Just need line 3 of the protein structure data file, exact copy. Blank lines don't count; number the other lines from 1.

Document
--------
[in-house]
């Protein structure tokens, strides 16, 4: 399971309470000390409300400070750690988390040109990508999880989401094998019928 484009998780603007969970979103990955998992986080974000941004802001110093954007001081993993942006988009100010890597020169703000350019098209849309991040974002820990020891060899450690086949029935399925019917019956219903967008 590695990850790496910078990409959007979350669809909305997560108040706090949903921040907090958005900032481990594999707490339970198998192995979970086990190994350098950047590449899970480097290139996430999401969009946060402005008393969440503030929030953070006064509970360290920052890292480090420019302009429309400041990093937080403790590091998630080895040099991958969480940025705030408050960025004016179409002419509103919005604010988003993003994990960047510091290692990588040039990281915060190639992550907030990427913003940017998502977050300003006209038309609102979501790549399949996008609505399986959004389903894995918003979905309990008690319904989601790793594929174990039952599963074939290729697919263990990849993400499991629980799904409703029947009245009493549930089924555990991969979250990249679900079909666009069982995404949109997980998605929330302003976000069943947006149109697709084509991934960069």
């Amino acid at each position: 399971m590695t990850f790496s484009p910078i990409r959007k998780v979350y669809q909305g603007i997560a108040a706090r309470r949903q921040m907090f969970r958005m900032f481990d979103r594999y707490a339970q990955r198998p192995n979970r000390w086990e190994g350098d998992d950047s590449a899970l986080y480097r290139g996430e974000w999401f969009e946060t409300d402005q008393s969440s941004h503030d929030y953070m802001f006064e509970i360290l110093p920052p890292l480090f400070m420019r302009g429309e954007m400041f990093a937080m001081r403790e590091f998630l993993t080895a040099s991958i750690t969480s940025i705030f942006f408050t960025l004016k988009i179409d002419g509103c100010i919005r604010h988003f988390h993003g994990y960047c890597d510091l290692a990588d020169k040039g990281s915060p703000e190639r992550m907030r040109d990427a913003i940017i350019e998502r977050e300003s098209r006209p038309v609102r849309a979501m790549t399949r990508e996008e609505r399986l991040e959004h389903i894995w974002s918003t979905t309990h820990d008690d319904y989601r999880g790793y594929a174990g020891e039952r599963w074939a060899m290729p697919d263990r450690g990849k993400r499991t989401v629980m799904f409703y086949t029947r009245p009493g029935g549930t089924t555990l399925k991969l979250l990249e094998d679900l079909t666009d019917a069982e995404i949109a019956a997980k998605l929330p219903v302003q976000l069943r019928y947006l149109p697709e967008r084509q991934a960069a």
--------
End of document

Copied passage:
């Amino acid at each position: 399971m590695t990850f790496s484009p910078i990409r959007k998780v979350y669809q909305g603007i997560a108040a706090r309470r949903q921040m907090f969970r958005m900032f481990d979103r594999y707490a339970q990955r198998p192995n979970r000390w086990e190994g350098d998992d950047s590449a899970l986080y480097r290139g996430e974000w999401f969009e946060t409300d402005q008393s969440s941004h503030d929030y953070m802001f006064e509970i360290l110093p920052p890292l480090f400070m420019r302009g429309e954007m400041f990093a937080m001081r403790e590091f998630l993993t080895a040099s991958i750690t969480s940025i705030f942006f408050t960025l004016k988009i179409d002419g509103c100010i919005r604010h988003f988390h993003g994990y960047c890597d510091l290692a990588d020169k040039g990281s915060p703000e190639r992550m907030r040109d990427a913003i940017i350019e998502r977050e300003s098209r006209p038309v609102r849309a979501m790549t399949r990508e996008e609505r399986l991040e959004h389903i894995w974002s918003t979905t309990h820990d008690d319904y989601r999880g790793y594929a174990g020891e039952r599963w074939a060899m290729p697919d263990r450690g990849k993400r499991t989401v629980m799904f409703y086949t029947r009245p009493g029935g549930t089924t555990l399925k991969l979250l990249e094998d679900l079909t666009d019917a069982e995404i949109a019956a997980k998605l929330p219903v302003q976000l069943r019928y947006l149109p697709e967008r084509q991934a960069a």